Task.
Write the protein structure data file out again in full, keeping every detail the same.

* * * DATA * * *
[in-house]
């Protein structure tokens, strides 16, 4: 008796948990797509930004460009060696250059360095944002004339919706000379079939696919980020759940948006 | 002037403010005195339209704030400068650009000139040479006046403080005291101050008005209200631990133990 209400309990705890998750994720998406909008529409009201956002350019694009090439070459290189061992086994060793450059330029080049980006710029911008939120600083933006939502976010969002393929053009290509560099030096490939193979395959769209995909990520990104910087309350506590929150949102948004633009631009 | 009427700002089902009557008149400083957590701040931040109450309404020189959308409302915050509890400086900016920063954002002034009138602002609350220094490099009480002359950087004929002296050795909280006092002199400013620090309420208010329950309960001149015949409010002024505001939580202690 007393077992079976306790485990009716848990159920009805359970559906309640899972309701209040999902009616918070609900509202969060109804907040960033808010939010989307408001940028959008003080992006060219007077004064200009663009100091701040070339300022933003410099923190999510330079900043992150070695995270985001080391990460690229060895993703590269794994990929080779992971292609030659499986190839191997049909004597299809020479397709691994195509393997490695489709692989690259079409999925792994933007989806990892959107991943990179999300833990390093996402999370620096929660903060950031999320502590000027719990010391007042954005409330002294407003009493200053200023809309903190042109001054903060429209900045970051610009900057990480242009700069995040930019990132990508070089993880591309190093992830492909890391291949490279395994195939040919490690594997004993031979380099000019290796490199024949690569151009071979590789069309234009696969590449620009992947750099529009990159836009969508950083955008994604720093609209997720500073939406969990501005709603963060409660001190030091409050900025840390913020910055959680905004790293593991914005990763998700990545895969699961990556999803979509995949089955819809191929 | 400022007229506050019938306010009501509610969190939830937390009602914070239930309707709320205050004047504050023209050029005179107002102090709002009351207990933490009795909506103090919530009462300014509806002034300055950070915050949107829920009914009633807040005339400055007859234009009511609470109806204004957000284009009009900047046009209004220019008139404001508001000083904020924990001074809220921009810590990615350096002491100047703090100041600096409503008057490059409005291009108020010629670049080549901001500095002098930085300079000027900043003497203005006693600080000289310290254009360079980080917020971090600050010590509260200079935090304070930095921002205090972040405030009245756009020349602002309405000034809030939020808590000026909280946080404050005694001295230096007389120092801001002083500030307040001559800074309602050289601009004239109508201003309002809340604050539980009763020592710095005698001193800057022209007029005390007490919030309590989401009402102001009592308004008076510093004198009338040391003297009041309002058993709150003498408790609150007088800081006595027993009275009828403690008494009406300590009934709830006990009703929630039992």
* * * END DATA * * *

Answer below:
[in-house]
């Protein structure tokens, strides 16, 4: 008796948990797509930004460009060696250059360095944002004339919706000379079939696919980020759940948006 | 002037403010005195339209704030400068650009000139040479006046403080005291101050008005209200631990133990 209400309990705890998750994720998406909008529409009201956002350019694009090439070459290189061992086994060793450059330029080049980006710029911008939120600083933006939502976010969002393929053009290509560099030096490939193979395959769209995909990520990104910087309350506590929150949102948004633009631009 | 009427700002089902009557008149400083957590701040931040109450309404020189959308409302915050509890400086900016920063954002002034009138602002609350220094490099009480002359950087004929002296050795909280006092002199400013620090309420208010329950309960001149015949409010002024505001939580202690 007393077992079976306790485990009716848990159920009805359970559906309640899972309701209040999902009616918070609900509202969060109804907040960033808010939010989307408001940028959008003080992006060219007077004064200009663009100091701040070339300022933003410099923190999510330079900043992150070695995270985001080391990460690229060895993703590269794994990929080779992971292609030659499986190839191997049909004597299809020479397709691994195509393997490695489709692989690259079409999925792994933007989806990892959107991943990179999300833990390093996402999370620096929660903060950031999320502590000027719990010391007042954005409330002294407003009493200053200023809309903190042109001054903060429209900045970051610009900057990480242009700069995040930019990132990508070089993880591309190093992830492909890391291949490279395994195939040919490690594997004993031979380099000019290796490199024949690569151009071979590789069309234009696969590449620009992947750099529009990159836009969508950083955008994604720093609209997720500073939406969990501005709603963060409660001190030091409050900025840390913020910055959680905004790293593991914005990763998700990545895969699961990556999803979509995949089955819809191929 | 400022007229506050019938306010009501509610969190939830937390009602914070239930309707709320205050004047504050023209050029005179107002102090709002009351207990933490009795909506103090919530009462300014509806002034300055950070915050949107829920009914009633807040005339400055007859234009009511609470109806204004957000284009009009900047046009209004220019008139404001508001000083904020924990001074809220921009810590990615350096002491100047703090100041600096409503008057490059409005291009108020010629670049080549901001500095002098930085300079000027900043003497203005006693600080000289310290254009360079980080917020971090600050010590509260200079935090304070930095921002205090972040405030009245756009020349602002309405000034809030939020808590000026909280946080404050005694001295230096007389120092801001002083500030307040001559800074309602050289601009004239109508201003309002809340604050539980009763020592710095005698001193800057022209007029005390007490919030309590989401009402102001009592308004008076510093004198009338040391003297009041309002058993709150003498408790609150007088800081006595027993009275009828403690008494009406300590009934709830006990009703929630039992």